In my earlier blog, I asserted that the future of service is predictive. Artificial Intelligence (AI) — a very promising technology that derives insights from data — is poised to revolutionize service efficiency and customer experience for field service. And mobile is the perfect channel for delivering this service intelligence to the field, especially since technicians use their mobile apps heavily for delivering service. Thus, it’s not a surprise that the race for service intelligence is on.

So far, as an industry, we’ve barely scratched the surface of possibilities, but here are the most pragmatic AI use cases for field service mobility that service organizations can take advantage of today:

Automated Parts Predictions

Parts and labor are the two major cost pillars of field service. As a service leader, if you can impact one of them, it is a major financial victory. On a related note, Aberdeen research states that the No. 1 customer complain is not having the right parts for the job. If the technician doesn’t have the right part, not only do you get a dissatisfied customer, but the technician’s productivity is also impacted, incurring an extra $150-$1,000 cost for an extra truck roll.

Instead, the AI technology allows us to look at the work order and earlier service history to predict which parts will likely be needed, even before the technician starts for the job. With that prediction, the AI engine can send a push notification to technician to order the required parts ahead of time, while accounting for the backlog and shipping times. I daresay that this single use case alone can be pretty game changing for field service!

Automated Knowledge Base Suggestions

Undoubtedly, knowledge is power. In fact, solving customer problems is the most enjoyable activity for technicians. But with increasing complexity of serviced equipment, AI can be of great assistance by helping the technicians to diagnose and solve any issue.

Picture this: before the technician starts for the job, the AI engine sends the most likely diagnostics and suggested solutions for the work order to his phone. This is highly convenient and useful for the technician as he/she may not be aware of the latest and greatest resolutions used for a particular problem by his/her peers. After reviewing the suggested solutions or after closing the actual work order, the technician can rate the helpfulness of the suggested knowledge base articles, thereby improving the accuracy of the recommendation engine.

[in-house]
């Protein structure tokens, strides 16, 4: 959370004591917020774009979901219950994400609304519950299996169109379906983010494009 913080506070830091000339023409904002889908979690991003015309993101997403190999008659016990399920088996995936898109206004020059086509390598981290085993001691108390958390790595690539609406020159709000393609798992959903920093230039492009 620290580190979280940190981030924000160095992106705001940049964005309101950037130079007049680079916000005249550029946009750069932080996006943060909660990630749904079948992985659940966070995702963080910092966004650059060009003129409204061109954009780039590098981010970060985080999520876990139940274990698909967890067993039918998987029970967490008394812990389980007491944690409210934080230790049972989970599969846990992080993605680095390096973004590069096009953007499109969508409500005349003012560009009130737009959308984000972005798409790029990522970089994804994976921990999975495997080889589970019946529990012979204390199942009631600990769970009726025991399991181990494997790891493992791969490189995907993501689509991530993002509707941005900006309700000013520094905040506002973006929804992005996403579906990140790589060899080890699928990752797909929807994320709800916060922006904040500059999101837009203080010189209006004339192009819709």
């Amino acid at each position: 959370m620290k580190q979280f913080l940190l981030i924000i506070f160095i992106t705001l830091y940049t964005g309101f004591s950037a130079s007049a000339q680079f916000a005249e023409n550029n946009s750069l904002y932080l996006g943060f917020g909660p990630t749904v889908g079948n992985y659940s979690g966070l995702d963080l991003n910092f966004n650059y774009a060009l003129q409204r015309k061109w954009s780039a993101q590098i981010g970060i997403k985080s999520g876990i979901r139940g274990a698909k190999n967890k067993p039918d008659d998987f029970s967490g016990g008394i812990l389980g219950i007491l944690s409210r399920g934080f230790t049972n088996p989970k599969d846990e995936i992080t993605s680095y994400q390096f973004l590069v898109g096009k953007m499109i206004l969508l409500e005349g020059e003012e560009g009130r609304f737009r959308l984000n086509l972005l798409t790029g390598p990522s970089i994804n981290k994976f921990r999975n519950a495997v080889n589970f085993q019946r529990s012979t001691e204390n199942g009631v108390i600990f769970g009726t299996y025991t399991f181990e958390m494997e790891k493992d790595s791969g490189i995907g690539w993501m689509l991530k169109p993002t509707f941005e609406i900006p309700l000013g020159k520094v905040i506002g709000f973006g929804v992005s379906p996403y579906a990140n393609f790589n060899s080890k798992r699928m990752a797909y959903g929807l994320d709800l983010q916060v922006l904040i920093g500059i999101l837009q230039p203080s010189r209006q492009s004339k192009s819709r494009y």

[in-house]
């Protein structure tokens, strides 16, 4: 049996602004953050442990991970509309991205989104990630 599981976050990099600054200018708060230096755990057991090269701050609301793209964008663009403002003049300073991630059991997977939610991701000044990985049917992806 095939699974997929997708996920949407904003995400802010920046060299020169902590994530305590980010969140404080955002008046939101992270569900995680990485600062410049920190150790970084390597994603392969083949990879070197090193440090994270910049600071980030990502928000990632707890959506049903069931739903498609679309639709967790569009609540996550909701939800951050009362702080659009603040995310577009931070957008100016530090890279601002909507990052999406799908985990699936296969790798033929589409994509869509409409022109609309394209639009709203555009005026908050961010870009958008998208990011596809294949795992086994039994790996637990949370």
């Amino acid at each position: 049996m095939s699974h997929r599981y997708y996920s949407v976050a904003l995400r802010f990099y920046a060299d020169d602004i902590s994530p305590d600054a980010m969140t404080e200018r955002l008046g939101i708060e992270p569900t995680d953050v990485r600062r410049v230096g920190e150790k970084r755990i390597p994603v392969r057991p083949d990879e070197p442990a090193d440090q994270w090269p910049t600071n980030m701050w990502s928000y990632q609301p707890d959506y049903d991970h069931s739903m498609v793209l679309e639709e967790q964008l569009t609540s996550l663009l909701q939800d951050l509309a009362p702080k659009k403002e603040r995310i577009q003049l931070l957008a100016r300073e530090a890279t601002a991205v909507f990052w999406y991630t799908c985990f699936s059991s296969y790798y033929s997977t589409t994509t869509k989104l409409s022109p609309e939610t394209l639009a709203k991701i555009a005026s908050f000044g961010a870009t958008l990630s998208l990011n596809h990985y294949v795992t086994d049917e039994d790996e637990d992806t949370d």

Automated Knowledge Base Articles Creation

Another interesting use case for the AI engine is to periodically scan the closed work orders for resolutions and when it detects a trend for similar work orders, a draft knowledge base article is automatically created for the review of knowledge base administrators. They can weigh in with their experience, add more details and publish a new knowledge base article, thereby mitigating the risk of tribal knowledge.

Automated Job Routing to Third-Party Technician Jobs

Gartner predicts that 40 percent of the service work is going to be done through third-party technicians by 2020. Given the expanded future role of third-party technicians, keeping them engaged with the right jobs to them is key to building a mutually profitable relationship. But your dispatchers usually don’t know the third-party technicians and their skills as well as they know your own ones. How do you make sure you are assigning them enough of the right work orders?

The AI engine can learn from the earlier work history of third-party technicians, build a recommended profile of the work orders they are well equipped to handle, and send them a mobile push notification when a qualifying work orders become available. With every additional work order handled, the AI engine learns more from the actual work history to make its prediction model more accurate. This use case expedites the dispatch process, increases the first time fix rate and makes the customers happy.

Parting Thoughts

In conclusion, the possibilities of applying AI to field service mobility are immense. I think the abovementioned use cases can serve as low hanging fruit for service organizations to amplify their service efficiency. But progressive service organizations will keep pushing the boundaries of service innovation by constantly applying the principles of automation, prediction and personalization to their mobile solutions. After all, to survive and prosper in any discipline, you do have to execute differently.